• “Many forms of energy produce side effects, like pollution, that are a cost to society. The producers don’t bear those costs; society does. There has to be a way to level the playing field and cause those forms of energy to bear their true costs. That means putting a price on carbon…if we can capitalize on these opportunities, we will have a much better energy future, from the standpoint of our national defense, our national economy, and our national environment, including our climate.”—George Shultz
  • “A carbon tax would attach the national security and environmental costs to carbon-based fuels like oil, causing the market to recognize the price of these negative externalities”—Art Laffer, a professor and economist and head of the Laffer Center for Supply-side Economics, and Bob Inglis, former Republican representative from South Carolina who now serves on the board of the libertarian R Street Institute and also heads the Energy and Enterprise Initiative (E&EI), a campaign, based at George Mason University, devoted entirely to “unleash[ing] the power of free enterprise to deliver the fuels of the future.”

Eliminate market distortions

  • Get the prices right and let the competition rip. Because carbon is not priced into the cost of energy consumption—indeed, such consumption is enhanced by the variety of net subsidies accorded the oil industry—we cannot know just how competitive solar, wind and other renewable sources of energy would be in a non-distorted market, or whether they are a drag on the efficiency of the energy market.”—Irwin Stelzer, Senior Fellow and Director of Hudson Institute’s Economic Policy Studies Group (and formerly with the American Enterprise Institute).
  • “[A carbon pollution tax is an] opportunity to fix a market distortion that prevents the free enterprise system from delivering the fuels of the future.”—Bob Inglis

Unleash the creativity and innovation of the market

  • “By making all fuel types accountable for their costs, free enterprise will make clear the best fuels for our future. Reduce taxes on something we want more of—income—and tax something we arguably want less of—carbon pollution. It’s a win win.”—Art Laffer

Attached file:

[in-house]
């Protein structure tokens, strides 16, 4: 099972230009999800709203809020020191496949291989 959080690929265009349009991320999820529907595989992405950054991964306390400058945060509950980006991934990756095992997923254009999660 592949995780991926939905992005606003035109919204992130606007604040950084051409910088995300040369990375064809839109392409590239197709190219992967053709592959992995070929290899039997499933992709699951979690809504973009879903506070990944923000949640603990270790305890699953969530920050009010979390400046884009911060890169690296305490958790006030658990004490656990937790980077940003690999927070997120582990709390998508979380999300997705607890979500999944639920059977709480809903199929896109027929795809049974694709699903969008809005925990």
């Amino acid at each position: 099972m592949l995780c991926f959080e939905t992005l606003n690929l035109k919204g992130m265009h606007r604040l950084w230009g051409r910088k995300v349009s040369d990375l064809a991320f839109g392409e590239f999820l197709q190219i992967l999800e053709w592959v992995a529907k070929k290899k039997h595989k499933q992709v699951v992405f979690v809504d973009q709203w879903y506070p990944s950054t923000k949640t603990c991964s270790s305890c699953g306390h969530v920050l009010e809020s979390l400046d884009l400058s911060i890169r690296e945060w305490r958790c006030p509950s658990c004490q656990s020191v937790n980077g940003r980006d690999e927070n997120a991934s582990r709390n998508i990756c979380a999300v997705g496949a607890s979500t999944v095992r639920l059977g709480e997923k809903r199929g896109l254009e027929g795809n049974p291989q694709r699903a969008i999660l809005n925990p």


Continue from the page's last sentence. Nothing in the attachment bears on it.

• “[With a carbon tax,] we would clean the air, create wealth and jobs through a new technology boom and drastically improve our national security.”—Laffer and Inglis

Tax the bad, not the good; keep it revenue-neutral

Naturally, there are details and even certain outcomes upon which climate hawks and pro-carbon pricing conservatives may not entirely agree—the role of government and regulations in solutions, for example. But the differences don’t negate the common ground. And it’s worth finding language that helps all of us see our shared values and goals.

 

Mark Feldman is a writer and communications consultant who works with environmental nonprofits, public agencies, and green businesses. As a principal of Writing Works he helps organizations and businesses communicate effectively and creatively.

Thanks to Todd Myers for his valuable feedback.

Sightline Flashcards are messaging memos designed as short, scannable tools for sharing effective communications strategies. Our strategic communications team digests piles of public opinion research, transcripts from speeches, expert advice, and academic studies—from cognitive linguistics and neuroscience to political science, sociology, and psychology—distilling best practices in messaging. Flashcards often focus on values-based communication: strategies for talking about important policies or issue solutions in terms of shared values.

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Comments

  1. Jan Freed says:

    Of course, this makes perfect sense. Win-win-win…

    But the “fossil tools” in Congress will recognize the carbon fee and dividend bills not in terms of Americans’ interests but rather as knee-jerk freak outs at the word “taxes”, or as a threat to their support by Oil/Coal dollars .

    I would love to see a full page announcement in the NYT: “Attention: Congresspeople!! If you vote for the environment (or carbon fees), any dollars pulled from your campaign by Big Oil will be 100% replaced by (then follows a list of corporations who support climate legislation).

    • Mark Feldman says:

      Hi, Jan. Thanks for your comment.

      You’re right, I think, that a carbon tax is still an uphill battle, but support is growing.

      I love the idea of letting Congresspeople know that voting for a carbon tax is really voting for a new sort of economy. It’s not about deciding between businesses and polar bears; it’s about deciding what sorts of businesses to support.

  2. Lee James says:

    I think the article and comments are right-on. We need to use the right words, and even then many will hear, “government” and such, and shut down.

    Part of the communication difficulty, I think, is that many citizens see fossil fuels as economically viable. Business as usual is doing just fine, thank you. I have a particular interest in the US petroleum industry. I believe the energy source of choice, for so many, is not all that healthy financially. I’m thinking that folks will be more interested in alternatives… fairly soon. We’ll be ready as citizens increasingly face peak-price petroleum.